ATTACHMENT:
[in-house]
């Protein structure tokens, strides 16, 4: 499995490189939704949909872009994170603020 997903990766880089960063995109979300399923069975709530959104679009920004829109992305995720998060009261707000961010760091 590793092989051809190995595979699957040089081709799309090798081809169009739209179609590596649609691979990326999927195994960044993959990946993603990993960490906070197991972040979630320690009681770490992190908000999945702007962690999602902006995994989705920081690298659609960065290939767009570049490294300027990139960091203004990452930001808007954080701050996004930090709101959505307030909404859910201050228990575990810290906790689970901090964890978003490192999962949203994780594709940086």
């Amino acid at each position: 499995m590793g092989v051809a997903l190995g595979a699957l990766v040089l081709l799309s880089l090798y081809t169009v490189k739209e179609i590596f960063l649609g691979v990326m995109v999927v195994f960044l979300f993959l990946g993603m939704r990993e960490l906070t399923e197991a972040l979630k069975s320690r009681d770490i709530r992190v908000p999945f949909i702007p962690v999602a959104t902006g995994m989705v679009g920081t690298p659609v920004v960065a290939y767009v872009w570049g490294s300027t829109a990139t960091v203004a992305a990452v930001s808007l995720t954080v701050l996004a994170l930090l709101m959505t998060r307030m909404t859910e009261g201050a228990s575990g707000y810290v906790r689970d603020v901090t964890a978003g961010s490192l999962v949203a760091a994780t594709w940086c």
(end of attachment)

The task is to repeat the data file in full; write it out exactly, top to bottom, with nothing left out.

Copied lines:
[in-house]
């Protein structure tokens, strides 16, 4: 499995490189939704949909872009994170603020 997903990766880089960063995109979300399923069975709530959104679009920004829109992305995720998060009261707000961010760091 590793092989051809190995595979699957040089081709799309090798081809169009739209179609590596649609691979990326999927195994960044993959990946993603990993960490906070197991972040979630320690009681770490992190908000999945702007962690999602902006995994989705920081690298659609960065290939767009570049490294300027990139960091203004990452930001808007954080701050996004930090709101959505307030909404859910201050228990575990810290906790689970901090964890978003490192999962949203994780594709940086």
């Amino acid at each position: 499995m590793g092989v051809a997903l190995g595979a699957l990766v040089l081709l799309s880089l090798y081809t169009v490189k739209e179609i590596f960063l649609g691979v990326m995109v999927v195994f960044l979300f993959l990946g993603m939704r990993e960490l906070t399923e197991a972040l979630k069975s320690r009681d770490i709530r992190v908000p999945f949909i702007p962690v999602a959104t902006g995994m989705v679009g920081t690298p659609v920004v960065a290939y767009v872009w570049g490294s300027t829109a990139t960091v203004a992305a990452v930001s808007l995720t954080v701050l996004a994170l930090l709101m959505t998060r307030m909404t859910e009261g201050a228990s575990g707000y810290v906790r689970d603020v901090t964890a978003g961010s490192l999962v949203a760091a994780t594709w940086c």